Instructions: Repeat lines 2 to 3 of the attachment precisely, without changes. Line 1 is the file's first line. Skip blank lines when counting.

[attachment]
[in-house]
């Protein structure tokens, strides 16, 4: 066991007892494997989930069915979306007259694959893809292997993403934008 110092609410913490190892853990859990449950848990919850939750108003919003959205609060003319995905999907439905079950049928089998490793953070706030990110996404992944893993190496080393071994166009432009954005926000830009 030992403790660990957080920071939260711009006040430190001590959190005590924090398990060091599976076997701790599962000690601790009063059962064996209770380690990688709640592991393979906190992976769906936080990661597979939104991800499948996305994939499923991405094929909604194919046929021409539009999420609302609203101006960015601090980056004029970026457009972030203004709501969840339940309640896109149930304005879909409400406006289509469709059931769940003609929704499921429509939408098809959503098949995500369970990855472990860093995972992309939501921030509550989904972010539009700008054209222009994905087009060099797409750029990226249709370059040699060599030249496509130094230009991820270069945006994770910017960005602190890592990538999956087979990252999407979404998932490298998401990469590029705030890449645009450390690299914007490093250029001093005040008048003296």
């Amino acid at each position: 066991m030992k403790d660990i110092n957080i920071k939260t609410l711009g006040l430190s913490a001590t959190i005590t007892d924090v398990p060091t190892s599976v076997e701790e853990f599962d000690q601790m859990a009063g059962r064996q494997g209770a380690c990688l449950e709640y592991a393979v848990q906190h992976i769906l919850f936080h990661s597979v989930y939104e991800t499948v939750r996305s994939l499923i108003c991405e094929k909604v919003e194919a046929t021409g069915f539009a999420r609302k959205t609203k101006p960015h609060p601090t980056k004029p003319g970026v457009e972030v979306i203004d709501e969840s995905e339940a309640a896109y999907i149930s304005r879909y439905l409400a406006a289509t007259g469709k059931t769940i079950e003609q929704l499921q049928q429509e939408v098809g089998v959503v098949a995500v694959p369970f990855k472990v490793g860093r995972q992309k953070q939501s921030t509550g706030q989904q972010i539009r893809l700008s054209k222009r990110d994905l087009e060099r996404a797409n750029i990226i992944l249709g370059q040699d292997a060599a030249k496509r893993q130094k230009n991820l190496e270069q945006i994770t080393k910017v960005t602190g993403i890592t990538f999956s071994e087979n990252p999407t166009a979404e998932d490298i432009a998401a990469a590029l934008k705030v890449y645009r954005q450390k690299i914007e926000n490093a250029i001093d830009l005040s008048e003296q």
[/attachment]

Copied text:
């Protein structure tokens, strides 16, 4: 066991007892494997989930069915979306007259694959893809292997993403934008 110092609410913490190892853990859990449950848990919850939750108003919003959205609060003319995905999907439905079950049928089998490793953070706030990110996404992944893993190496080393071994166009432009954005926000830009 030992403790660990957080920071939260711009006040430190001590959190005590924090398990060091599976076997701790599962000690601790009063059962064996209770380690990688709640592991393979906190992976769906936080990661597979939104991800499948996305994939499923991405094929909604194919046929021409539009999420609302609203101006960015601090980056004029970026457009972030203004709501969840339940309640896109149930304005879909409400406006289509469709059931769940003609929704499921429509939408098809959503098949995500369970990855472990860093995972992309939501921030509550989904972010539009700008054209222009994905087009060099797409750029990226249709370059040699060599030249496509130094230009991820270069945006994770910017960005602190890592990538999956087979990252999407979404998932490298998401990469590029705030890449645009450390690299914007490093250029001093005040008048003296």
């Amino acid at each position: 066991m030992k403790d660990i110092n957080i920071k939260t609410l711009g006040l430190s913490a001590t959190i005590t007892d924090v398990p060091t190892s599976v076997e701790e853990f599962d000690q601790m859990a009063g059962r064996q494997g209770a380690c990688l449950e709640y592991a393979v848990q906190h992976i769906l919850f936080h990661s597979v989930y939104e991800t499948v939750r996305s994939l499923i108003c991405e094929k909604v919003e194919a046929t021409g069915f539009a999420r609302k959205t609203k101006p960015h609060p601090t980056k004029p003319g970026v457009e972030v979306i203004d709501e969840s995905e339940a309640a896109y999907i149930s304005r879909y439905l409400a406006a289509t007259g469709k059931t769940i079950e003609q929704l499921q049928q429509e939408v098809g089998v959503v098949a995500v694959p369970f990855k472990v490793g860093r995972q992309k953070q939501s921030t509550g706030q989904q972010i539009r893809l700008s054209k222009r990110d994905l087009e060099r996404a797409n750029i990226i992944l249709g370059q040699d292997a060599a030249k496509r893993q130094k230009n991820l190496e270069q945006i994770t080393k910017v960005t602190g993403i890592t990538f999956s071994e087979n990252p999407t166009a979404e998932d490298i432009a998401a990469a590029l934008k705030v890449y645009r954005q450390k690299i914007e926000n490093a250029i001093d830009l005040s008048e003296q």